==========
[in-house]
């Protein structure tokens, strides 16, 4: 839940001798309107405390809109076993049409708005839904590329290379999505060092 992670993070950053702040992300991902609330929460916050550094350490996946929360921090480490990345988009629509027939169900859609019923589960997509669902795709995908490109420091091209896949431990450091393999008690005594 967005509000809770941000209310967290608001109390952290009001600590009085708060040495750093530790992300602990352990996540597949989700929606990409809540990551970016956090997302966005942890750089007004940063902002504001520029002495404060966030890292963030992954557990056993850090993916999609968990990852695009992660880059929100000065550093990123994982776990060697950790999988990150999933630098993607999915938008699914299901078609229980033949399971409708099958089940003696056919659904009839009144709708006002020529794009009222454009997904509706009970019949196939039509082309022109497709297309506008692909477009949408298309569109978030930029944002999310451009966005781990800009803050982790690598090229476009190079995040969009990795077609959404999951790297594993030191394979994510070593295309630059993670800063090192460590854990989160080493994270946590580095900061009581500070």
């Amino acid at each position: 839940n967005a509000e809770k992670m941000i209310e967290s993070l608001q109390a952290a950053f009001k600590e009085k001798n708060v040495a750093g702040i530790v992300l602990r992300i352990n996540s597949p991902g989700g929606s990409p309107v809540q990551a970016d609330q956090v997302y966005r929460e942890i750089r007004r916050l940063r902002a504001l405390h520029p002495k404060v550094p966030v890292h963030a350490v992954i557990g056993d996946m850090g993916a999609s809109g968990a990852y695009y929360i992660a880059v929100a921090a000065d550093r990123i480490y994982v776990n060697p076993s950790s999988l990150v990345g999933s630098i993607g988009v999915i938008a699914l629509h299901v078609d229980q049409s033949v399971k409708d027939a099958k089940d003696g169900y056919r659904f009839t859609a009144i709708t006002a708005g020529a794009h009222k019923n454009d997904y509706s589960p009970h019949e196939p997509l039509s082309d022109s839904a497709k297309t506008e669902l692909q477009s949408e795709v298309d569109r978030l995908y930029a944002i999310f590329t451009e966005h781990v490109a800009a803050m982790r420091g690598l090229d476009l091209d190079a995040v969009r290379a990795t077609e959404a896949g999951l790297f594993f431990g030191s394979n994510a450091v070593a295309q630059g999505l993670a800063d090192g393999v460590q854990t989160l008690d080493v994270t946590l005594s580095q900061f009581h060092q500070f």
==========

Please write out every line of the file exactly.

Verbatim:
[in-house]
């Protein structure tokens, strides 16, 4: 839940001798309107405390809109076993049409708005839904590329290379999505060092 992670993070950053702040992300991902609330929460916050550094350490996946929360921090480490990345988009629509027939169900859609019923589960997509669902795709995908490109420091091209896949431990450091393999008690005594 967005509000809770941000209310967290608001109390952290009001600590009085708060040495750093530790992300602990352990996540597949989700929606990409809540990551970016956090997302966005942890750089007004940063902002504001520029002495404060966030890292963030992954557990056993850090993916999609968990990852695009992660880059929100000065550093990123994982776990060697950790999988990150999933630098993607999915938008699914299901078609229980033949399971409708099958089940003696056919659904009839009144709708006002020529794009009222454009997904509706009970019949196939039509082309022109497709297309506008692909477009949408298309569109978030930029944002999310451009966005781990800009803050982790690598090229476009190079995040969009990795077609959404999951790297594993030191394979994510070593295309630059993670800063090192460590854990989160080493994270946590580095900061009581500070």
């Amino acid at each position: 839940n967005a509000e809770k992670m941000i209310e967290s993070l608001q109390a952290a950053f009001k600590e009085k001798n708060v040495a750093g702040i530790v992300l602990r992300i352990n996540s597949p991902g989700g929606s990409p309107v809540q990551a970016d609330q956090v997302y966005r929460e942890i750089r007004r916050l940063r902002a504001l405390h520029p002495k404060v550094p966030v890292h963030a350490v992954i557990g056993d996946m850090g993916a999609s809109g968990a990852y695009y929360i992660a880059v929100a921090a000065d550093r990123i480490y994982v776990n060697p076993s950790s999988l990150v990345g999933s630098i993607g988009v999915i938008a699914l629509h299901v078609d229980q049409s033949v399971k409708d027939a099958k089940d003696g169900y056919r659904f009839t859609a009144i709708t006002a708005g020529a794009h009222k019923n454009d997904y509706s589960p009970h019949e196939p997509l039509s082309d022109s839904a497709k297309t506008e669902l692909q477009s949408e795709v298309d569109r978030l995908y930029a944002i999310f590329t451009e966005h781990v490109a800009a803050m982790r420091g690598l090229d476009l091209d190079a995040v969009r290379a990795t077609e959404a896949g999951l790297f594993f431990g030191s394979n994510a450091v070593a295309q630059g999505l993670a800063d090192g393999v460590q854990t989160l008690d080493v994270t946590l005594s580095q900061f009581h060092q500070f």